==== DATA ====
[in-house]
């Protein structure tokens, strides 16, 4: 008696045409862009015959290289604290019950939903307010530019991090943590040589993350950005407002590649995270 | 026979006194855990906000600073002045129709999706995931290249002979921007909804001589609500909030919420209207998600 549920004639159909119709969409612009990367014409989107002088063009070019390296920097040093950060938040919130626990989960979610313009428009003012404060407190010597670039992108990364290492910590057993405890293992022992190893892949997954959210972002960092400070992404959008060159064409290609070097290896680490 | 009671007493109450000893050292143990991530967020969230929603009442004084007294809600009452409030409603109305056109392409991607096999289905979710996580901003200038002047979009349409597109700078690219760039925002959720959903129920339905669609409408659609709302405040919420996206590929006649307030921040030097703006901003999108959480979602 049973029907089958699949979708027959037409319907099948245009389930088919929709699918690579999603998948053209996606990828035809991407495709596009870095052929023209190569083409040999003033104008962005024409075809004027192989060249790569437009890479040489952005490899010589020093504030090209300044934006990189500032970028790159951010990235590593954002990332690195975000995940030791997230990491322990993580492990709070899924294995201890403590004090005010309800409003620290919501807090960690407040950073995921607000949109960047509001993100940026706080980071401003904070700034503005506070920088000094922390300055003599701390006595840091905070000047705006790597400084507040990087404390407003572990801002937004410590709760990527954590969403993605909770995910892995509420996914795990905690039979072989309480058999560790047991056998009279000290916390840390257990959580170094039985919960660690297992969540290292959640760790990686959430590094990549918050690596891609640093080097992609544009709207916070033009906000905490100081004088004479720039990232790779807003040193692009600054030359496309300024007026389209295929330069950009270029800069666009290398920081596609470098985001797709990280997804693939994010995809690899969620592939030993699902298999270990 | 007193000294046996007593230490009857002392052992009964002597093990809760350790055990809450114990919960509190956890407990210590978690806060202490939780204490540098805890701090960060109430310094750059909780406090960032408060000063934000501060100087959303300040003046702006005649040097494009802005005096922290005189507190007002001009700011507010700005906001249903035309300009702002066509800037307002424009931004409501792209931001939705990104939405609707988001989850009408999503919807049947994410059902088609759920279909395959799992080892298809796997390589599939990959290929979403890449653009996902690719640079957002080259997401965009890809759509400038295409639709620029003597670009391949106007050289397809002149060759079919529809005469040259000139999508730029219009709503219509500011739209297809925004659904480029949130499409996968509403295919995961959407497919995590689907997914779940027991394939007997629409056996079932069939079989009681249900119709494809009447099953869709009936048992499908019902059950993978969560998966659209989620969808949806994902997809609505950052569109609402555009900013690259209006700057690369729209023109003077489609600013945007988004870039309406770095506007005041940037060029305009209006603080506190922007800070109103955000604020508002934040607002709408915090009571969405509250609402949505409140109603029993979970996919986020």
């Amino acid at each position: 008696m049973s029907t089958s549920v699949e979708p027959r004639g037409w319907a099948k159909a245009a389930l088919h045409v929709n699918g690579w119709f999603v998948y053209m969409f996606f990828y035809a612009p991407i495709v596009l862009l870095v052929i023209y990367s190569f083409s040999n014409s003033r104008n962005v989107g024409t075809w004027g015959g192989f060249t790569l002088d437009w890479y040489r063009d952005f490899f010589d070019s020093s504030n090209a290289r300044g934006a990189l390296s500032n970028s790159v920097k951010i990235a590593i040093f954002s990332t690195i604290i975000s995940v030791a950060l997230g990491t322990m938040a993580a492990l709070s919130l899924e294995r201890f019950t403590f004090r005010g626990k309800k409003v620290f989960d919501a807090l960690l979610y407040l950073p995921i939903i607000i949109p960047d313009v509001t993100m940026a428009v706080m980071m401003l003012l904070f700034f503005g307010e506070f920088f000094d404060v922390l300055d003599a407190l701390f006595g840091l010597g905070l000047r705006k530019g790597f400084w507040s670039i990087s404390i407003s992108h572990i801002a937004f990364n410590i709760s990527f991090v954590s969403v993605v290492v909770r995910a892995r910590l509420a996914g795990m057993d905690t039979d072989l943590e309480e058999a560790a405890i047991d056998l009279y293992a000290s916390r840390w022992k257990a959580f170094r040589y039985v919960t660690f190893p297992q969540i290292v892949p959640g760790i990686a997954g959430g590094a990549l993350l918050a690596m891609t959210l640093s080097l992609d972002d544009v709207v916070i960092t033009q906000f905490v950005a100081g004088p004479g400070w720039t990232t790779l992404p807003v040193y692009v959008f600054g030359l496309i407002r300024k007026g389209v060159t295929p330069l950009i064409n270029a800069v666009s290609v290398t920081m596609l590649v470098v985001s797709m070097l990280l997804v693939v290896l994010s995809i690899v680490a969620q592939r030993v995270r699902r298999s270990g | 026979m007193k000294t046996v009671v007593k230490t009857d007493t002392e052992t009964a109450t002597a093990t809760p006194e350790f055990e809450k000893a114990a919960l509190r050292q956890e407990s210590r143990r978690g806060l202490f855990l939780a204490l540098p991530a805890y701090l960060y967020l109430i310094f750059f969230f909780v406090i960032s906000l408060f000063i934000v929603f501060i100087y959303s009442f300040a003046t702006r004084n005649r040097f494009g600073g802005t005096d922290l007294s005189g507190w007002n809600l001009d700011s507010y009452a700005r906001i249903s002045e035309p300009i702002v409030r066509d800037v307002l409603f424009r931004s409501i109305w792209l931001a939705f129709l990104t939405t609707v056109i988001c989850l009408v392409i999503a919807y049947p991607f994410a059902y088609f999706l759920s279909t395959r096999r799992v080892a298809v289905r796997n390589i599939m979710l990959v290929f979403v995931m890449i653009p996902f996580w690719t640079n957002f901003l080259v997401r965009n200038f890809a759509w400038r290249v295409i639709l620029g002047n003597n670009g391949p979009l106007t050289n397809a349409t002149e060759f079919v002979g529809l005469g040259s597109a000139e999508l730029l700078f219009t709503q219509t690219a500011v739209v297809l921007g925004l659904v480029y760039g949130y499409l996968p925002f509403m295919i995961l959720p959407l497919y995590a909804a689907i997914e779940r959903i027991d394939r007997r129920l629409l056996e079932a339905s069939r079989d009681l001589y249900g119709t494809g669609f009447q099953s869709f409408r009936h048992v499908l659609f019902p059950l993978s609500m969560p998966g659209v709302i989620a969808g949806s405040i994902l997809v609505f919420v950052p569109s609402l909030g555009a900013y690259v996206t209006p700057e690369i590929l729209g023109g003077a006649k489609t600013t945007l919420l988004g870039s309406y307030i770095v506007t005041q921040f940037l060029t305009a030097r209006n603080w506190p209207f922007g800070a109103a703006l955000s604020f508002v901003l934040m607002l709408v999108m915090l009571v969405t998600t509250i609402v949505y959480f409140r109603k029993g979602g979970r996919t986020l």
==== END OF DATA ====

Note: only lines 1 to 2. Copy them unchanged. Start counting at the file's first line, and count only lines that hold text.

[in-house]
């Protein structure tokens, strides 16, 4: 008696045409862009015959290289604290019950939903307010530019991090943590040589993350950005407002590649995270 | 026979006194855990906000600073002045129709999706995931290249002979921007909804001589609500909030919420209207998600 549920004639159909119709969409612009990367014409989107002088063009070019390296920097040093950060938040919130626990989960979610313009428009003012404060407190010597670039992108990364290492910590057993405890293992022992190893892949997954959210972002960092400070992404959008060159064409290609070097290896680490 | 009671007493109450000893050292143990991530967020969230929603009442004084007294809600009452409030409603109305056109392409991607096999289905979710996580901003200038002047979009349409597109700078690219760039925002959720959903129920339905669609409408659609709302405040919420996206590929006649307030921040030097703006901003999108959480979602 049973029907089958699949979708027959037409319907099948245009389930088919929709699918690579999603998948053209996606990828035809991407495709596009870095052929023209190569083409040999003033104008962005024409075809004027192989060249790569437009890479040489952005490899010589020093504030090209300044934006990189500032970028790159951010990235590593954002990332690195975000995940030791997230990491322990993580492990709070899924294995201890403590004090005010309800409003620290919501807090960690407040950073995921607000949109960047509001993100940026706080980071401003904070700034503005506070920088000094922390300055003599701390006595840091905070000047705006790597400084507040990087404390407003572990801002937004410590709760990527954590969403993605909770995910892995509420996914795990905690039979072989309480058999560790047991056998009279000290916390840390257990959580170094039985919960660690297992969540290292959640760790990686959430590094990549918050690596891609640093080097992609544009709207916070033009906000905490100081004088004479720039990232790779807003040193692009600054030359496309300024007026389209295929330069950009270029800069666009290398920081596609470098985001797709990280997804693939994010995809690899969620592939030993699902298999270990 | 007193000294046996007593230490009857002392052992009964002597093990809760350790055990809450114990919960509190956890407990210590978690806060202490939780204490540098805890701090960060109430310094750059909780406090960032408060000063934000501060100087959303300040003046702006005649040097494009802005005096922290005189507190007002001009700011507010700005906001249903035309300009702002066509800037307002424009931004409501792209931001939705990104939405609707988001989850009408999503919807049947994410059902088609759920279909395959799992080892298809796997390589599939990959290929979403890449653009996902690719640079957002080259997401965009890809759509400038295409639709620029003597670009391949106007050289397809002149060759079919529809005469040259000139999508730029219009709503219509500011739209297809925004659904480029949130499409996968509403295919995961959407497919995590689907997914779940027991394939007997629409056996079932069939079989009681249900119709494809009447099953869709009936048992499908019902059950993978969560998966659209989620969808949806994902997809609505950052569109609402555009900013690259209006700057690369729209023109003077489609600013945007988004870039309406770095506007005041940037060029305009209006603080506190922007800070109103955000604020508002934040607002709408915090009571969405509250609402949505409140109603029993979970996919986020």